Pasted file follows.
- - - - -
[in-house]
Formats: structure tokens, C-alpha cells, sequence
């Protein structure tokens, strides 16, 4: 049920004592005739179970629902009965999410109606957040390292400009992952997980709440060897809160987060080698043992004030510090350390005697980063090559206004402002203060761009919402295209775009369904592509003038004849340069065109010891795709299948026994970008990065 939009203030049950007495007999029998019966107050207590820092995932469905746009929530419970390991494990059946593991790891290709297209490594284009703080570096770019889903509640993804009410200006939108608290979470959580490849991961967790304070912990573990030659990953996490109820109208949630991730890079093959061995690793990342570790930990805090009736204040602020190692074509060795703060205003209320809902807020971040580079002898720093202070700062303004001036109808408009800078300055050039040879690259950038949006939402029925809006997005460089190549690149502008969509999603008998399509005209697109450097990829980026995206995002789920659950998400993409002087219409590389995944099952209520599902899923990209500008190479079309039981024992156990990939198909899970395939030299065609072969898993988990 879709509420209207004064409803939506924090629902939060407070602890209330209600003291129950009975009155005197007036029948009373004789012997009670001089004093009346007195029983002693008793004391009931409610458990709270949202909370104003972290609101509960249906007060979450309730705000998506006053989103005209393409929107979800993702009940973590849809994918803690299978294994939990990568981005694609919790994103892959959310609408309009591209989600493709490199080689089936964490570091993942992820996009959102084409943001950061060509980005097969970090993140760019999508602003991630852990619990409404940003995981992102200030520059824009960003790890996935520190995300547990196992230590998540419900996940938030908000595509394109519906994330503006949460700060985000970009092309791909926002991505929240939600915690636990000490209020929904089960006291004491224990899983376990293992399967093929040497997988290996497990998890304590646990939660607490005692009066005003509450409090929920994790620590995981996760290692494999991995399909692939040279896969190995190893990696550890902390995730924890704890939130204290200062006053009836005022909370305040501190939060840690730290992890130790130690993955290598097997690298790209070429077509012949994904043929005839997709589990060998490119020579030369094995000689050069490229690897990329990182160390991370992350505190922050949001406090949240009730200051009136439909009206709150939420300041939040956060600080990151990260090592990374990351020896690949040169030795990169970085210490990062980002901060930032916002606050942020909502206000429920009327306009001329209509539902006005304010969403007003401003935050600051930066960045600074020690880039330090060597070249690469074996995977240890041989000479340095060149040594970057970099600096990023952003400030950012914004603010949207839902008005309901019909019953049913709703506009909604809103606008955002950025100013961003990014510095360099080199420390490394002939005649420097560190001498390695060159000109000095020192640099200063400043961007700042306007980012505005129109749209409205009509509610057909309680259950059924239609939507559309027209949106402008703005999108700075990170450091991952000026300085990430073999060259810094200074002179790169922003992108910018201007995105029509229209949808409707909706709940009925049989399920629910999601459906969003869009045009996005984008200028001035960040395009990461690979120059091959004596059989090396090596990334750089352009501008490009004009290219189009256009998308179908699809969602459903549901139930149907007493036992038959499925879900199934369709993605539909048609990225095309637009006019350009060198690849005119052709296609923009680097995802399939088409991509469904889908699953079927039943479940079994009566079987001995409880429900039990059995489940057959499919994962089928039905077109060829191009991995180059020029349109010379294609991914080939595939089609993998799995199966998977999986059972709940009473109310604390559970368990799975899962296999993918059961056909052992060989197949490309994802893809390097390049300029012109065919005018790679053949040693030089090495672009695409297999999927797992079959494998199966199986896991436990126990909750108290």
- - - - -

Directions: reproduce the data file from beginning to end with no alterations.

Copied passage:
[in-house]
Formats: structure tokens, C-alpha cells, sequence
């Protein structure tokens, strides 16, 4: 049920004592005739179970629902009965999410109606957040390292400009992952997980709440060897809160987060080698043992004030510090350390005697980063090559206004402002203060761009919402295209775009369904592509003038004849340069065109010891795709299948026994970008990065 939009203030049950007495007999029998019966107050207590820092995932469905746009929530419970390991494990059946593991790891290709297209490594284009703080570096770019889903509640993804009410200006939108608290979470959580490849991961967790304070912990573990030659990953996490109820109208949630991730890079093959061995690793990342570790930990805090009736204040602020190692074509060795703060205003209320809902807020971040580079002898720093202070700062303004001036109808408009800078300055050039040879690259950038949006939402029925809006997005460089190549690149502008969509999603008998399509005209697109450097990829980026995206995002789920659950998400993409002087219409590389995944099952209520599902899923990209500008190479079309039981024992156990990939198909899970395939030299065609072969898993988990 879709509420209207004064409803939506924090629902939060407070602890209330209600003291129950009975009155005197007036029948009373004789012997009670001089004093009346007195029983002693008793004391009931409610458990709270949202909370104003972290609101509960249906007060979450309730705000998506006053989103005209393409929107979800993702009940973590849809994918803690299978294994939990990568981005694609919790994103892959959310609408309009591209989600493709490199080689089936964490570091993942992820996009959102084409943001950061060509980005097969970090993140760019999508602003991630852990619990409404940003995981992102200030520059824009960003790890996935520190995300547990196992230590998540419900996940938030908000595509394109519906994330503006949460700060985000970009092309791909926002991505929240939600915690636990000490209020929904089960006291004491224990899983376990293992399967093929040497997988290996497990998890304590646990939660607490005692009066005003509450409090929920994790620590995981996760290692494999991995399909692939040279896969190995190893990696550890902390995730924890704890939130204290200062006053009836005022909370305040501190939060840690730290992890130790130690993955290598097997690298790209070429077509012949994904043929005839997709589990060998490119020579030369094995000689050069490229690897990329990182160390991370992350505190922050949001406090949240009730200051009136439909009206709150939420300041939040956060600080990151990260090592990374990351020896690949040169030795990169970085210490990062980002901060930032916002606050942020909502206000429920009327306009001329209509539902006005304010969403007003401003935050600051930066960045600074020690880039330090060597070249690469074996995977240890041989000479340095060149040594970057970099600096990023952003400030950012914004603010949207839902008005309901019909019953049913709703506009909604809103606008955002950025100013961003990014510095360099080199420390490394002939005649420097560190001498390695060159000109000095020192640099200063400043961007700042306007980012505005129109749209409205009509509610057909309680259950059924239609939507559309027209949106402008703005999108700075990170450091991952000026300085990430073999060259810094200074002179790169922003992108910018201007995105029509229209949808409707909706709940009925049989399920629910999601459906969003869009045009996005984008200028001035960040395009990461690979120059091959004596059989090396090596990334750089352009501008490009004009290219189009256009998308179908699809969602459903549901139930149907007493036992038959499925879900199934369709993605539909048609990225095309637009006019350009060198690849005119052709296609923009680097995802399939088409991509469904889908699953079927039943479940079994009566079987001995409880429900039990059995489940057959499919994962089928039905077109060829191009991995180059020029349109010379294609991914080939595939089609993998799995199966998977999986059972709940009473109310604390559970368990799975899962296999993918059961056909052992060989197949490309994802893809390097390049300029012109065919005018790679053949040693030089090495672009695409297999999927797992079959494998199966199986896991436990126990909750108290």